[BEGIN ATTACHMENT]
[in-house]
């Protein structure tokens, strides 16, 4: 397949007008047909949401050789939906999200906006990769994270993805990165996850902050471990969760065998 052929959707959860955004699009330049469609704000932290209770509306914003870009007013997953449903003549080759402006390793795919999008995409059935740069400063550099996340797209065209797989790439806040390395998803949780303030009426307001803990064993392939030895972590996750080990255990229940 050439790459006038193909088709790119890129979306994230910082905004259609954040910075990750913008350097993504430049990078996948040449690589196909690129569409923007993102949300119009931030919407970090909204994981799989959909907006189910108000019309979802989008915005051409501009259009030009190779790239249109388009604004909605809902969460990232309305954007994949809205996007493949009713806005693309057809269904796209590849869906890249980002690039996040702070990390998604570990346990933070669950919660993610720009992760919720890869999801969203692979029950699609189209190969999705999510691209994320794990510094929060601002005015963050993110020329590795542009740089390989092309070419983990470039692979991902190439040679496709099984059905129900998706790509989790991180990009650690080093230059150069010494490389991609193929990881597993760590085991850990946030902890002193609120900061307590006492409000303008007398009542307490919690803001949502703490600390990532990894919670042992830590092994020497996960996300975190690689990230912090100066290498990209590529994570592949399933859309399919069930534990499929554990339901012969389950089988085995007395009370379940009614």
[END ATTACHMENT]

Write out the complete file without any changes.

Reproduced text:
[in-house]
């Protein structure tokens, strides 16, 4: 397949007008047909949401050789939906999200906006990769994270993805990165996850902050471990969760065998 052929959707959860955004699009330049469609704000932290209770509306914003870009007013997953449903003549080759402006390793795919999008995409059935740069400063550099996340797209065209797989790439806040390395998803949780303030009426307001803990064993392939030895972590996750080990255990229940 050439790459006038193909088709790119890129979306994230910082905004259609954040910075990750913008350097993504430049990078996948040449690589196909690129569409923007993102949300119009931030919407970090909204994981799989959909907006189910108000019309979802989008915005051409501009259009030009190779790239249109388009604004909605809902969460990232309305954007994949809205996007493949009713806005693309057809269904796209590849869906890249980002690039996040702070990390998604570990346990933070669950919660993610720009992760919720890869999801969203692979029950699609189209190969999705999510691209994320794990510094929060601002005015963050993110020329590795542009740089390989092309070419983990470039692979991902190439040679496709099984059905129900998706790509989790991180990009650690080093230059150069010494490389991609193929990881597993760590085991850990946030902890002193609120900061307590006492409000303008007398009542307490919690803001949502703490600390990532990894919670042992830590092994020497996960996300975190690689990230912090100066290498990209590529994570592949399933859309399919069930534990499929554990339901012969389950089988085995007395009370379940009614």